The ICAS Lectures

2016-0517-JSW

Freezing North Koreaís Nuclear Arsenal

Joel S. Wit.


ICAS Spring Symposium

May 17, 2016, 1:00 PM - 4:30 PM
Hart Office Office Building room 216
United States Senate
Washington, DC


Institute for Corean-American Studies, Inc.
Email: icas@icasinc.org
http://www.icasinc.org

Biographic sketch & Links: Joel S. Wit

Freezing North Koreaís Nuclear Arsenal

Joel S. Wit. *
Senior Fellow, US-Korea Institute SAIS
Johns Hopkins University



May 17, 2016

[0:00:00]
Alex Kim: Thank you Dr. Kim for this privilege to introduce the honorable Joel S. Wit. Mr. Wit, Senior Fellow at the US-Korea Institute at SAIS, and adjunct Senior Fellow at the Columbia Universityís Weatherhead Institute for East Asia, is an expert on Northeast Asia security and non-proliferation issues. He wrote the first national intelligence estimate on ballistic missile proliferation while on detail at the CIA. In 1993, Joel joined the staff of Ambassador Robert L Galucci that developed the US-North Korea agreed framework. Joel was a state department coordinator tasked with implementing the agreement, the formation of KEDO, and worked with North Korea on aspects of the agreed framework. Founder of the 38th North Website, Joel has written articles on North Korea and proliferation and co-authored Going Critical: The First North Korean Nuclear Crisis. He is a Senior Fellow at the Council on Foreign Relations and in the Center for Strategic and International Studies, Senior Associate at the Henry L Simpson Center, and Guest Scholar at the Brookings Institution. Ladies and gentlemen, please welcome Joel S Wit

[Applause]

[0:01:15]
Joel Wit: Thank you. Iím not all of those things right now. I have been all of those things, but it would be quite an accomplishment for me to have all those positions at the moment. Anyway, Iím [unintelligible] at Columbia now. So thank you very much. Iím very happy to be here today. I suspect Iím going to inject into this conversation a somewhat different perspective than what youíve been listening to for most of the afternoon. My assigned topic is Freezing North Koreaís nuclear program, so Iím going to focus more on security issues. But I did want to say up front I was here a little bit before. I had a chance to come up here and I do recognize that human rights is an important issue that needs to be dealt with, and I think itís wrong to say that the Obama administration has ignored the human rightís issue in North Korea. It hasnít. Itís been very active in trying to focus attention on that issue. And for those of you who are familiar with whatever Iíve written, Iím not a big defender of the Obama administration at all. But nevertheless, I think we need to give credit where some credit is due.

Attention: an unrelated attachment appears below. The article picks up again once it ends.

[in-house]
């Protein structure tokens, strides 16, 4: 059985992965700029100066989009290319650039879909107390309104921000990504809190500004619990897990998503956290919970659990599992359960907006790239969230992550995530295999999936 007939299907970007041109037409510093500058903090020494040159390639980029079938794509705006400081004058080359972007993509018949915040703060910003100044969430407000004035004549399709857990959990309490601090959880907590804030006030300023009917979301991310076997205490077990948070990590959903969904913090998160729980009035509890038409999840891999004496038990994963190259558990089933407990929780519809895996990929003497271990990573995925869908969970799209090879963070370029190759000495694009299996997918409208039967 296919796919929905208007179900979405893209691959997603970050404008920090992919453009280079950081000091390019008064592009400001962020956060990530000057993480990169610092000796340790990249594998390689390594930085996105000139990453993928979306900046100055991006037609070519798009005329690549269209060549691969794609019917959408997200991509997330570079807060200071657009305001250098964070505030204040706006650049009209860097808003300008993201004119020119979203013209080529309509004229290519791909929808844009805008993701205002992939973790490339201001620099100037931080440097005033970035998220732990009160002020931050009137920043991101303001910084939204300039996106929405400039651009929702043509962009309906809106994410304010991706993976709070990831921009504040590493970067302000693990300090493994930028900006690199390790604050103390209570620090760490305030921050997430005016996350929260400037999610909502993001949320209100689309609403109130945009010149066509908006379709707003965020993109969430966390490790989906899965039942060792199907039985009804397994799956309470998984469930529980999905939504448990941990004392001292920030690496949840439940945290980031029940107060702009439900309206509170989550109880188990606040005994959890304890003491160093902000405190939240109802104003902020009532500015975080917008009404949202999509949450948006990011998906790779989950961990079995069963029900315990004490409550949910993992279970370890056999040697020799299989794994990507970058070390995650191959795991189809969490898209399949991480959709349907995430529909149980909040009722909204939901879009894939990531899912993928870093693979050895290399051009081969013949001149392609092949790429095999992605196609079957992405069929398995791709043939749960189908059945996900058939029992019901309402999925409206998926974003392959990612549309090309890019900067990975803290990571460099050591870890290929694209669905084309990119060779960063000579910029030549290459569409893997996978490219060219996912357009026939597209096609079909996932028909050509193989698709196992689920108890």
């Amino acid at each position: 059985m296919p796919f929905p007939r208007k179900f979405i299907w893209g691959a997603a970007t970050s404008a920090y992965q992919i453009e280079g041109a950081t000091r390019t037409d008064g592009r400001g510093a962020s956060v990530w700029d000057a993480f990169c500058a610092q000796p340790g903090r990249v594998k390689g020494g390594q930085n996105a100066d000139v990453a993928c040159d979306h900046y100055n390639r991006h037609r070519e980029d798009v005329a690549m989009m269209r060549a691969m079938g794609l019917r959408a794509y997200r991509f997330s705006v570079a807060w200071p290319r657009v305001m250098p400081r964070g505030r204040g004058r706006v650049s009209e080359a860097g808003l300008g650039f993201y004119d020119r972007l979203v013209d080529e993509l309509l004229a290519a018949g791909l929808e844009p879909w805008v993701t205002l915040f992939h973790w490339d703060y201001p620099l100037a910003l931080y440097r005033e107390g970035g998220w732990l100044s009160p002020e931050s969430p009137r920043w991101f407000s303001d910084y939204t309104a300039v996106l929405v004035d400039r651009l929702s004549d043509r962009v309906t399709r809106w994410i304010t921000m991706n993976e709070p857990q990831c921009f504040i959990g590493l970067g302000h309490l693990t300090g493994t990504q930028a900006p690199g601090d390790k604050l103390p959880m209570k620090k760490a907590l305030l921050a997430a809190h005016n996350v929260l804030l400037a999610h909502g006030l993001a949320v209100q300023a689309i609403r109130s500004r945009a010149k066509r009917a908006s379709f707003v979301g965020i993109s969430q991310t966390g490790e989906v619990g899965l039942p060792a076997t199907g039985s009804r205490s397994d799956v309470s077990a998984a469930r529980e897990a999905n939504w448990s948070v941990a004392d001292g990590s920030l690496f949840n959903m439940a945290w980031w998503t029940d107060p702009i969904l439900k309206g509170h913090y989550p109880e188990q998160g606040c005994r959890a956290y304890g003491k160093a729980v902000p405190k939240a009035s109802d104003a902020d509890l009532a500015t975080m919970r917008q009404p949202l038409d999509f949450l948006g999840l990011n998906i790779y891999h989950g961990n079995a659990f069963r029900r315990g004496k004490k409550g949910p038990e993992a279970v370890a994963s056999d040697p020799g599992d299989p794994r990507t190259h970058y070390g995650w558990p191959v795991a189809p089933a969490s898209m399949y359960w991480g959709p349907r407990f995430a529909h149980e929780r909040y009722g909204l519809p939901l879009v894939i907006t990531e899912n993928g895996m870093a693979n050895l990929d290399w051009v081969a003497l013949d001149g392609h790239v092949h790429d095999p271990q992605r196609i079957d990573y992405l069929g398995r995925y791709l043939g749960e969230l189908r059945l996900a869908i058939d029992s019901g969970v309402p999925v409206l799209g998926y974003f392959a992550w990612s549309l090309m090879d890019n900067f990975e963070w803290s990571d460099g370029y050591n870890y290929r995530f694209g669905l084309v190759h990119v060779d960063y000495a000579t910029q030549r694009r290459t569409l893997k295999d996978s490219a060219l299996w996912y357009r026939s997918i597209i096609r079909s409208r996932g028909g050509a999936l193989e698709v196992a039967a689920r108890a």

[0:02:39]
So today Iím going to focus on the security issues, and particularly the nuclear program. Iím not going to start off with a lot of wonky, boring, technological facts. I want to step back for a minute and conduct an exercise in thinking about where we should go in the future with North Korea, but also thinking about why we failed in the past. One of the things that this gentleman didnít mention is that Iíve spent twenty years basically dealing with North Koreans. In the US government for a while, in think tanks, and now at CSIS. And of course weíre working on the issue of North Korea. I visited North Korea many times, including WMD facilities. Iíve worked with all sorts of North Koreans, particularly government officials of course. I still meet with North Koreans in Europe. And actually, one of our main interlocutors was just promoted to be Foreign Minister. So Iíve known him for twenty years. And Iíve also worked a lot with South Koreans, Chinese, Japanese, and others on dealing with this issue. I say all of this because what Iím about to say about the substance is informed by my experience with the North Koreans. Iím not an academic. I didnít start out life studying Korea. I started out actually working on US- Soviet arms control. On this particular issue, this may sound surprising to you, but I think now itís pretty clear that North Koreaís nuclear and missile programs are a threat, and theyíre growing. It may sound surprising because over the past few years, I think our attention to the issue has been spotty at best. And last year, actually, we did a long study for the whole year on North Koreaís nuclear future. We have a number of papers published on our website, 38 North, that look into the future to 2020. And everything thatís been happening over the past few months in North Koreaís programs is not surprising or shocking to anyone who studied this issue. All of these activities represent a continuation of a steady program to develop and deploy nuclear weapons, and to build bigger and better missiles.